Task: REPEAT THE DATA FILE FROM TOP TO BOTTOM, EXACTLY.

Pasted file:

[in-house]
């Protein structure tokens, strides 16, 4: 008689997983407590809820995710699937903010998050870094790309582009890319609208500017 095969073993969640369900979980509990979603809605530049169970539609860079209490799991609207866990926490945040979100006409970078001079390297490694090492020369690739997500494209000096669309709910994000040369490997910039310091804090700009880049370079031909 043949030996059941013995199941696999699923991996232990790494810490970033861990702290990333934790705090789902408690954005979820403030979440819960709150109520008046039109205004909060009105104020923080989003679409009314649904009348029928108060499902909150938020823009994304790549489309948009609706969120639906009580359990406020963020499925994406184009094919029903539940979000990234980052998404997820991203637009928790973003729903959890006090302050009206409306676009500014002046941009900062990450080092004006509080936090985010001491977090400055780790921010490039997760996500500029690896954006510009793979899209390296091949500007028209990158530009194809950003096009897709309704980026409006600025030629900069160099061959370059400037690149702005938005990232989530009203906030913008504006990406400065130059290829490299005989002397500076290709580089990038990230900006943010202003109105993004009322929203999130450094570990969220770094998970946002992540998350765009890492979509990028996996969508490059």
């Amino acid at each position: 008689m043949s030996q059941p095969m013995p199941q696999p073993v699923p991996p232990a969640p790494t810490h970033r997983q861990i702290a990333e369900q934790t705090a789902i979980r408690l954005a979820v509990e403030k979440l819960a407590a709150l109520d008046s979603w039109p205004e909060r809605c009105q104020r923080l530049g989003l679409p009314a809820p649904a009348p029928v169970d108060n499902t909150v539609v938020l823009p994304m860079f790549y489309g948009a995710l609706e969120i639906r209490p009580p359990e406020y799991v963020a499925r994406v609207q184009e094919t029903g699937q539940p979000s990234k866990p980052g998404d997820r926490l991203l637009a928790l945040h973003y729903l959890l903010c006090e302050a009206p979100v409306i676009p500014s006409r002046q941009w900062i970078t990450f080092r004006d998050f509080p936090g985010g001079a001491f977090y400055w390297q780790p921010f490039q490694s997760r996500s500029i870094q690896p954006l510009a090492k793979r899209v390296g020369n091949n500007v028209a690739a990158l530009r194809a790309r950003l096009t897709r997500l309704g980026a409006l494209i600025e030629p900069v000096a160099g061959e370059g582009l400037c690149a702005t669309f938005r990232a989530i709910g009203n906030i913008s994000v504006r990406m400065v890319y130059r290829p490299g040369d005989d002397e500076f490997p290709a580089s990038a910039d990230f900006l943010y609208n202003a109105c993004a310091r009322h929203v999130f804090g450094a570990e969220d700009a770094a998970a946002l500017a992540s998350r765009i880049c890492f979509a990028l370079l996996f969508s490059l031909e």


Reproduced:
[in-house]
């Protein structure tokens, strides 16, 4: 008689997983407590809820995710699937903010998050870094790309582009890319609208500017 095969073993969640369900979980509990979603809605530049169970539609860079209490799991609207866990926490945040979100006409970078001079390297490694090492020369690739997500494209000096669309709910994000040369490997910039310091804090700009880049370079031909 043949030996059941013995199941696999699923991996232990790494810490970033861990702290990333934790705090789902408690954005979820403030979440819960709150109520008046039109205004909060009105104020923080989003679409009314649904009348029928108060499902909150938020823009994304790549489309948009609706969120639906009580359990406020963020499925994406184009094919029903539940979000990234980052998404997820991203637009928790973003729903959890006090302050009206409306676009500014002046941009900062990450080092004006509080936090985010001491977090400055780790921010490039997760996500500029690896954006510009793979899209390296091949500007028209990158530009194809950003096009897709309704980026409006600025030629900069160099061959370059400037690149702005938005990232989530009203906030913008504006990406400065130059290829490299005989002397500076290709580089990038990230900006943010202003109105993004009322929203999130450094570990969220770094998970946002992540998350765009890492979509990028996996969508490059």
């Amino acid at each position: 008689m043949s030996q059941p095969m013995p199941q696999p073993v699923p991996p232990a969640p790494t810490h970033r997983q861990i702290a990333e369900q934790t705090a789902i979980r408690l954005a979820v509990e403030k979440l819960a407590a709150l109520d008046s979603w039109p205004e909060r809605c009105q104020r923080l530049g989003l679409p009314a809820p649904a009348p029928v169970d108060n499902t909150v539609v938020l823009p994304m860079f790549y489309g948009a995710l609706e969120i639906r209490p009580p359990e406020y799991v963020a499925r994406v609207q184009e094919t029903g699937q539940p979000s990234k866990p980052g998404d997820r926490l991203l637009a928790l945040h973003y729903l959890l903010c006090e302050a009206p979100v409306i676009p500014s006409r002046q941009w900062i970078t990450f080092r004006d998050f509080p936090g985010g001079a001491f977090y400055w390297q780790p921010f490039q490694s997760r996500s500029i870094q690896p954006l510009a090492k793979r899209v390296g020369n091949n500007v028209a690739a990158l530009r194809a790309r950003l096009t897709r997500l309704g980026a409006l494209i600025e030629p900069v000096a160099g061959e370059g582009l400037c690149a702005t669309f938005r990232a989530i709910g009203n906030i913008s994000v504006r990406m400065v890319y130059r290829p490299g040369d005989d002397e500076f490997p290709a580089s990038a910039d990230f900006l943010y609208n202003a109105c993004a310091r009322h929203v999130f804090g450094a570990e969220d700009a770094a998970a946002l500017a992540s998350r765009i880049c890492f979509a990028l370079l996996f969508s490059l031909e």